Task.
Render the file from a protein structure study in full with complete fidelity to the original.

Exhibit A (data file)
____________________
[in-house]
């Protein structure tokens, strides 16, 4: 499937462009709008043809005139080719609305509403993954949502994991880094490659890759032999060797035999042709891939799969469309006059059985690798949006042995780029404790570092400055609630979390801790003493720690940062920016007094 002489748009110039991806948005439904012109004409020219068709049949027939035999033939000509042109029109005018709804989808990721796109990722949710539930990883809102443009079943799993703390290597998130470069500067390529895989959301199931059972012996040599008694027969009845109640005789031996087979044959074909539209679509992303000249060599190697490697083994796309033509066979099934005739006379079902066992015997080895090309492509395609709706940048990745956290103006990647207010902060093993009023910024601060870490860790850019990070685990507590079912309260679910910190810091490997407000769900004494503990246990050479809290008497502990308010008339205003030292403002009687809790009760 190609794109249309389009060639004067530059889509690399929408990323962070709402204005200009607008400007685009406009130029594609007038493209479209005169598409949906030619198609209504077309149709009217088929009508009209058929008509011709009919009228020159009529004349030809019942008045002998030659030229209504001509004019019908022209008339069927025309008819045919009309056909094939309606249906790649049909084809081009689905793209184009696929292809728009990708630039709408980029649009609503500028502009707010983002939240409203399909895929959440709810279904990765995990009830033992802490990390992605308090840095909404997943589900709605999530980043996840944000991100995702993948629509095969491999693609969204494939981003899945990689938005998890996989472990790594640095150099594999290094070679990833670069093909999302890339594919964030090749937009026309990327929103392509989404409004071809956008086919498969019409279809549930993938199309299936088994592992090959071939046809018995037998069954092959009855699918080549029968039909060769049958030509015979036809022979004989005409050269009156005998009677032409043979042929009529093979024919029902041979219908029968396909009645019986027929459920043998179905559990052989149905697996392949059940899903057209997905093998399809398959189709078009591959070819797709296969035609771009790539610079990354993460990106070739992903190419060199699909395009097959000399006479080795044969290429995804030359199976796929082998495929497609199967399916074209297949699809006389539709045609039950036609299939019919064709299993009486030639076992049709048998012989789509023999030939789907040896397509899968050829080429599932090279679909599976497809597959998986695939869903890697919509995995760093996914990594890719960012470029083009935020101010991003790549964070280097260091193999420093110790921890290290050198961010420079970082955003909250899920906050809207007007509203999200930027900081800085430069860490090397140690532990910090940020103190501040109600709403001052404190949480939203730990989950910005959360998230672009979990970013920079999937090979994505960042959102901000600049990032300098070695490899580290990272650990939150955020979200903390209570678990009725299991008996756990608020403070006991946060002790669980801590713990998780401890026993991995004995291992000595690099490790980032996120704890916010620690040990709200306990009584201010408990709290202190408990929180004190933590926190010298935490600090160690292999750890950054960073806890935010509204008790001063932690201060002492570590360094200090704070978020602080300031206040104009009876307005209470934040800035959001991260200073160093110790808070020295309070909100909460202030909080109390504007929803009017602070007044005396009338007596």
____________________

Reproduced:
[in-house]
């Protein structure tokens, strides 16, 4: 499937462009709008043809005139080719609305509403993954949502994991880094490659890759032999060797035999042709891939799969469309006059059985690798949006042995780029404790570092400055609630979390801790003493720690940062920016007094 002489748009110039991806948005439904012109004409020219068709049949027939035999033939000509042109029109005018709804989808990721796109990722949710539930990883809102443009079943799993703390290597998130470069500067390529895989959301199931059972012996040599008694027969009845109640005789031996087979044959074909539209679509992303000249060599190697490697083994796309033509066979099934005739006379079902066992015997080895090309492509395609709706940048990745956290103006990647207010902060093993009023910024601060870490860790850019990070685990507590079912309260679910910190810091490997407000769900004494503990246990050479809290008497502990308010008339205003030292403002009687809790009760 190609794109249309389009060639004067530059889509690399929408990323962070709402204005200009607008400007685009406009130029594609007038493209479209005169598409949906030619198609209504077309149709009217088929009508009209058929008509011709009919009228020159009529004349030809019942008045002998030659030229209504001509004019019908022209008339069927025309008819045919009309056909094939309606249906790649049909084809081009689905793209184009696929292809728009990708630039709408980029649009609503500028502009707010983002939240409203399909895929959440709810279904990765995990009830033992802490990390992605308090840095909404997943589900709605999530980043996840944000991100995702993948629509095969491999693609969204494939981003899945990689938005998890996989472990790594640095150099594999290094070679990833670069093909999302890339594919964030090749937009026309990327929103392509989404409004071809956008086919498969019409279809549930993938199309299936088994592992090959071939046809018995037998069954092959009855699918080549029968039909060769049958030509015979036809022979004989005409050269009156005998009677032409043979042929009529093979024919029902041979219908029968396909009645019986027929459920043998179905559990052989149905697996392949059940899903057209997905093998399809398959189709078009591959070819797709296969035609771009790539610079990354993460990106070739992903190419060199699909395009097959000399006479080795044969290429995804030359199976796929082998495929497609199967399916074209297949699809006389539709045609039950036609299939019919064709299993009486030639076992049709048998012989789509023999030939789907040896397509899968050829080429599932090279679909599976497809597959998986695939869903890697919509995995760093996914990594890719960012470029083009935020101010991003790549964070280097260091193999420093110790921890290290050198961010420079970082955003909250899920906050809207007007509203999200930027900081800085430069860490090397140690532990910090940020103190501040109600709403001052404190949480939203730990989950910005959360998230672009979990970013920079999937090979994505960042959102901000600049990032300098070695490899580290990272650990939150955020979200903390209570678990009725299991008996756990608020403070006991946060002790669980801590713990998780401890026993991995004995291992000595690099490790980032996120704890916010620690040990709200306990009584201010408990709290202190408990929180004190933590926190010298935490600090160690292999750890950054960073806890935010509204008790001063932690201060002492570590360094200090704070978020602080300031206040104009009876307005209470934040800035959001991260200073160093110790808070020295309070909100909460202030909080109390504007929803009017602070007044005396009338007596």